Legco filibuster on stamp duty puts more than HK$4b at stake, lawyers warn
Homebuyers' cash being held by lawyers while stamp duty bill is delayed in Legco
Austin Chiu and Sandy Li
Billions of dollars paid in property transactions have been put at risk by a delay in passing a law that enacts a doubling of stamp duties, lawyers warn.
Conveyancing lawyers are holding the extra taxes they have collected from property buyers until the law is passed and the money is handed to the government, or returned to buyers if legislators veto the market-cooling measure.
But buyers would have to pay the levy again if law firms holding their money went bust or misappropriated the funds, the lawyers said. Deacons senior partner Lilian Chiang called the situation "very unsatisfactory".
"It has been worrying since the tax started to be collected in February 2013," she said.
"We don't know the exact amount being held by law firms, but it will not be a small figure. What will happen if the tax money goes missing or if some 'small' law firms are forced to close down? At the end, buyers are vulnerable."
Government figures show lawyers are holding on to HK$4.3 billion from 3,000 transactions as of February this year. They will hand the money to the Inland Revenue Department once the bill is passed.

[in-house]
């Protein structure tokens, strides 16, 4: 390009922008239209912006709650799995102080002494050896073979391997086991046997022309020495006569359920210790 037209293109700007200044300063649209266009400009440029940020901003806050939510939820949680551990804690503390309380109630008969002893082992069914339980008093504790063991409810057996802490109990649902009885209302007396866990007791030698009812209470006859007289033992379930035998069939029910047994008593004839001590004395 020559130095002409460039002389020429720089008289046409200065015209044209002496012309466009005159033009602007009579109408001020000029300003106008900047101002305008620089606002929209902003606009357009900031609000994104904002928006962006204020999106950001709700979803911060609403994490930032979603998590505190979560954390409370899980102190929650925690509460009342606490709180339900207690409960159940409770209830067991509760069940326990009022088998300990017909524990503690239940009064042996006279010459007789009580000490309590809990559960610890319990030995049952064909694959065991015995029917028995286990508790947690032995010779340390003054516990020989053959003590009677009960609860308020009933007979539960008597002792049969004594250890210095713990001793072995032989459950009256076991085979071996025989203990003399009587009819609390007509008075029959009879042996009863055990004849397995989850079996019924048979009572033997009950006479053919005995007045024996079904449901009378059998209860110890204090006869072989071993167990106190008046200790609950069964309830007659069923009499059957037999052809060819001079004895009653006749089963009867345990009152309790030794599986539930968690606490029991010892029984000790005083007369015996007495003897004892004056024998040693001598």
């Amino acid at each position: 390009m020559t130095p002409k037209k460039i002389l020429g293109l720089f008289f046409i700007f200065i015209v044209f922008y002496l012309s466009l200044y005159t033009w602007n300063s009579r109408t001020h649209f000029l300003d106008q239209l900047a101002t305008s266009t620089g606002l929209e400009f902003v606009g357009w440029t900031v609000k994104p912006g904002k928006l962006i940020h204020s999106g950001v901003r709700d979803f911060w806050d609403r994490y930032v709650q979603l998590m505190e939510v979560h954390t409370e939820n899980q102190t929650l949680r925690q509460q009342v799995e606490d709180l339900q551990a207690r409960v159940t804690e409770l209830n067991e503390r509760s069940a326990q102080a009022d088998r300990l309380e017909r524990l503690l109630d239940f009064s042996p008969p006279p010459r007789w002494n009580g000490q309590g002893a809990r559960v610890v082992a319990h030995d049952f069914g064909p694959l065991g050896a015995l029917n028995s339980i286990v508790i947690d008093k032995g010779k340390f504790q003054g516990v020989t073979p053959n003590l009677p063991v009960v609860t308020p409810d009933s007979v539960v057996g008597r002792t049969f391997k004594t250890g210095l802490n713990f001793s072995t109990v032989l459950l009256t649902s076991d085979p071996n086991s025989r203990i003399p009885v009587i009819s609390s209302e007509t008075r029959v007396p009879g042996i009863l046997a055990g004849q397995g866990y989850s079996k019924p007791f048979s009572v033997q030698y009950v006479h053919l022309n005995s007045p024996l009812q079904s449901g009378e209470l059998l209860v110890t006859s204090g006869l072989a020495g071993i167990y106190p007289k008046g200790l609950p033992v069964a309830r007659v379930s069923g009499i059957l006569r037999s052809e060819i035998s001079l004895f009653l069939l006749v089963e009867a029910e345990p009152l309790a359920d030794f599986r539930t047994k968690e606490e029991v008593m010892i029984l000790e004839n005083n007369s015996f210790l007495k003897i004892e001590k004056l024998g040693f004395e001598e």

Louis Chan Wing-kit, managing director of Centaline Property's residential department, estimated the sum could have risen to HK$10 billion by now.
Property buyers were not sheltered by compulsory insurance against professional negligence, Chiang and other lawyers noted. The indemnity does not cover misappropriation or closure of the law firm.
On July 6, Financial Secretary John Tsang Chun-wah wrote on his blog that filibustering in the Legislative Council had delayed passing of the measure.
A large portion of the "enormous amount" of tax collected arose from purchases of non-residential properties, Tsang said.
"The spirit of the law includes certainty. The matter has been uncertain for way too long," Chiang said. "Clients are at risk and law firms find it burdensome. Although it is not common for clients' money to be misappropriated, it has happened in the past."
Law Society vice-president Thomas So cited a case last year in which a former senior partner of K&L Gates, Navin-kumar Aggarwal, was jailed for 12 years for an HK$8 billion fraud and money laundering scheme designed to pay off his huge gambling debts.
Chiang said the government should not have imposed the measure until the law amendment had been properly drafted and discussed. As the bill was drafted in a hurry without proper consultation, revisions continued to be proposed, resulting in uncertainty, she noted.
She dismissed suggestions that lawyers had been earning interest on the tax payments, saying the current interest rate was negligible and administrative costs were involved.
Yesterday, more than 1,000 people marched to condemn the filibustering and violence seen in Legco. Stanley Ng Chau-pei, chairman of march organiser the Beijing-loyalist Federation of Trade Unions, said the filibusters had wasted a lot of time in the legislature and obstructed the scrutiny of many bills.
Additional reporting by Jeffie Lam